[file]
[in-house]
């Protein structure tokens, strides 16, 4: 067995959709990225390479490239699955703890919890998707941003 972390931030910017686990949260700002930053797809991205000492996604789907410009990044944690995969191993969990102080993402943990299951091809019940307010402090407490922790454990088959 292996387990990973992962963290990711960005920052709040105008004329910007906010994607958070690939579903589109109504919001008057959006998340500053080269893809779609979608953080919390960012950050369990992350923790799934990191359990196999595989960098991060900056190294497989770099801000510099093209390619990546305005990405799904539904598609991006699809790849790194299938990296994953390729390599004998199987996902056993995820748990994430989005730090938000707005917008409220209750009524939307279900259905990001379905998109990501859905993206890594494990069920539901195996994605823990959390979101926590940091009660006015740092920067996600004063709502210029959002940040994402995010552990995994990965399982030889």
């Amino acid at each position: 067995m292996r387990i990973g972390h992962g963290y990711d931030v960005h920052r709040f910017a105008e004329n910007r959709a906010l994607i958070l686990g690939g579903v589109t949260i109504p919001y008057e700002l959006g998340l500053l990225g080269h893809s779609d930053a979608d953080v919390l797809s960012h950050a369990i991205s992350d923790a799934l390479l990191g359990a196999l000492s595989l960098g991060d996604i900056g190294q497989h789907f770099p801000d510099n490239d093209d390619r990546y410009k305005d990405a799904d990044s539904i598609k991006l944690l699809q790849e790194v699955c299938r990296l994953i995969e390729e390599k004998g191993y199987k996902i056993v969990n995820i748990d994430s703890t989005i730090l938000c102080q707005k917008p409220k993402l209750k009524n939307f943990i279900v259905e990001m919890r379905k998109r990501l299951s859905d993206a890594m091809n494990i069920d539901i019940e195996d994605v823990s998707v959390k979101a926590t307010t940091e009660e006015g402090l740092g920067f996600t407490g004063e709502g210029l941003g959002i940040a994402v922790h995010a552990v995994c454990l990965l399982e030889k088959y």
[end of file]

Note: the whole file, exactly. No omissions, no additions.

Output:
[in-house]
């Protein structure tokens, strides 16, 4: 067995959709990225390479490239699955703890919890998707941003 972390931030910017686990949260700002930053797809991205000492996604789907410009990044944690995969191993969990102080993402943990299951091809019940307010402090407490922790454990088959 292996387990990973992962963290990711960005920052709040105008004329910007906010994607958070690939579903589109109504919001008057959006998340500053080269893809779609979608953080919390960012950050369990992350923790799934990191359990196999595989960098991060900056190294497989770099801000510099093209390619990546305005990405799904539904598609991006699809790849790194299938990296994953390729390599004998199987996902056993995820748990994430989005730090938000707005917008409220209750009524939307279900259905990001379905998109990501859905993206890594494990069920539901195996994605823990959390979101926590940091009660006015740092920067996600004063709502210029959002940040994402995010552990995994990965399982030889």
């Amino acid at each position: 067995m292996r387990i990973g972390h992962g963290y990711d931030v960005h920052r709040f910017a105008e004329n910007r959709a906010l994607i958070l686990g690939g579903v589109t949260i109504p919001y008057e700002l959006g998340l500053l990225g080269h893809s779609d930053a979608d953080v919390l797809s960012h950050a369990i991205s992350d923790a799934l390479l990191g359990a196999l000492s595989l960098g991060d996604i900056g190294q497989h789907f770099p801000d510099n490239d093209d390619r990546y410009k305005d990405a799904d990044s539904i598609k991006l944690l699809q790849e790194v699955c299938r990296l994953i995969e390729e390599k004998g191993y199987k996902i056993v969990n995820i748990d994430s703890t989005i730090l938000c102080q707005k917008p409220k993402l209750k009524n939307f943990i279900v259905e990001m919890r379905k998109r990501l299951s859905d993206a890594m091809n494990i069920d539901i019940e195996d994605v823990s998707v959390k979101a926590t307010t940091e009660e006015g402090l740092g920067f996600t407490g004063e709502g210029l941003g959002i940040a994402v922790h995010a552990v995994c454990l990965l399982e030889k088959y």